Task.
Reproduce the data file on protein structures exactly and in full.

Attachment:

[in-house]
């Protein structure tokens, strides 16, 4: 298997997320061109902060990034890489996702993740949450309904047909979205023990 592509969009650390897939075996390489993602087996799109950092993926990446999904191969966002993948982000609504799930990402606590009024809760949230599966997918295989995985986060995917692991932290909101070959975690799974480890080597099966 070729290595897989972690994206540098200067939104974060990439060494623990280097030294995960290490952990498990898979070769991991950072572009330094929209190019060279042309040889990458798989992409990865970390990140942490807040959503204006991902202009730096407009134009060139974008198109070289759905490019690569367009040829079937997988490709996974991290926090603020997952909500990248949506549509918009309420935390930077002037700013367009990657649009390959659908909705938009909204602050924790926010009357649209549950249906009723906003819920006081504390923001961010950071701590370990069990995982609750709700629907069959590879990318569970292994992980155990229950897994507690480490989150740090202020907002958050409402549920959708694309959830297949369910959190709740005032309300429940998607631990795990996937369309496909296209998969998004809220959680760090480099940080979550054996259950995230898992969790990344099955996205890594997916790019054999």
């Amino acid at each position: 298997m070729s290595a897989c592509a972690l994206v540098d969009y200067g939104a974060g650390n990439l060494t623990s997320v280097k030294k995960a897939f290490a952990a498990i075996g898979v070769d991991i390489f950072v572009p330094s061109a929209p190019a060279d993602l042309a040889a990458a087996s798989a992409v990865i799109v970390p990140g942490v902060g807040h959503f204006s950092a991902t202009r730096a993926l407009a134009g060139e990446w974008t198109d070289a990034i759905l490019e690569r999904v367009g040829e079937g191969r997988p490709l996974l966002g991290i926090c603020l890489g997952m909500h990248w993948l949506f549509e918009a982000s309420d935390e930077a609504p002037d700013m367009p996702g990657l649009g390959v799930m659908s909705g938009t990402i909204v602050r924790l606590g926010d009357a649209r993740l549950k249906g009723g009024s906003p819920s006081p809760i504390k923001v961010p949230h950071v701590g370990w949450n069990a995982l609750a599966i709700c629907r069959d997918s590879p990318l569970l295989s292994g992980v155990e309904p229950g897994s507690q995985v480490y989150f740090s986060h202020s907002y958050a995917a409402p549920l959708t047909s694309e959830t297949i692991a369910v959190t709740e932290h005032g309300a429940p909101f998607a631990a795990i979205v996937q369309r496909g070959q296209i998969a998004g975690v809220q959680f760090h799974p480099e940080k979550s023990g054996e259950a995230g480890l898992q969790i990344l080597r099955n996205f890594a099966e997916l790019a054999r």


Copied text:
[in-house]
């Protein structure tokens, strides 16, 4: 298997997320061109902060990034890489996702993740949450309904047909979205023990 592509969009650390897939075996390489993602087996799109950092993926990446999904191969966002993948982000609504799930990402606590009024809760949230599966997918295989995985986060995917692991932290909101070959975690799974480890080597099966 070729290595897989972690994206540098200067939104974060990439060494623990280097030294995960290490952990498990898979070769991991950072572009330094929209190019060279042309040889990458798989992409990865970390990140942490807040959503204006991902202009730096407009134009060139974008198109070289759905490019690569367009040829079937997988490709996974991290926090603020997952909500990248949506549509918009309420935390930077002037700013367009990657649009390959659908909705938009909204602050924790926010009357649209549950249906009723906003819920006081504390923001961010950071701590370990069990995982609750709700629907069959590879990318569970292994992980155990229950897994507690480490989150740090202020907002958050409402549920959708694309959830297949369910959190709740005032309300429940998607631990795990996937369309496909296209998969998004809220959680760090480099940080979550054996259950995230898992969790990344099955996205890594997916790019054999």
């Amino acid at each position: 298997m070729s290595a897989c592509a972690l994206v540098d969009y200067g939104a974060g650390n990439l060494t623990s997320v280097k030294k995960a897939f290490a952990a498990i075996g898979v070769d991991i390489f950072v572009p330094s061109a929209p190019a060279d993602l042309a040889a990458a087996s798989a992409v990865i799109v970390p990140g942490v902060g807040h959503f204006s950092a991902t202009r730096a993926l407009a134009g060139e990446w974008t198109d070289a990034i759905l490019e690569r999904v367009g040829e079937g191969r997988p490709l996974l966002g991290i926090c603020l890489g997952m909500h990248w993948l949506f549509e918009a982000s309420d935390e930077a609504p002037d700013m367009p996702g990657l649009g390959v799930m659908s909705g938009t990402i909204v602050r924790l606590g926010d009357a649209r993740l549950k249906g009723g009024s906003p819920s006081p809760i504390k923001v961010p949230h950071v701590g370990w949450n069990a995982l609750a599966i709700c629907r069959d997918s590879p990318l569970l295989s292994g992980v155990e309904p229950g897994s507690q995985v480490y989150f740090s986060h202020s907002y958050a995917a409402p549920l959708t047909s694309e959830t297949i692991a369910v959190t709740e932290h005032g309300a429940p909101f998607a631990a795990i979205v996937q369309r496909g070959q296209i998969a998004g975690v809220q959680f760090h799974p480099e940080k979550s023990g054996e259950a995230g480890l898992q969790i990344l080597r099955n996205f890594a099966e997916l790019a054999r």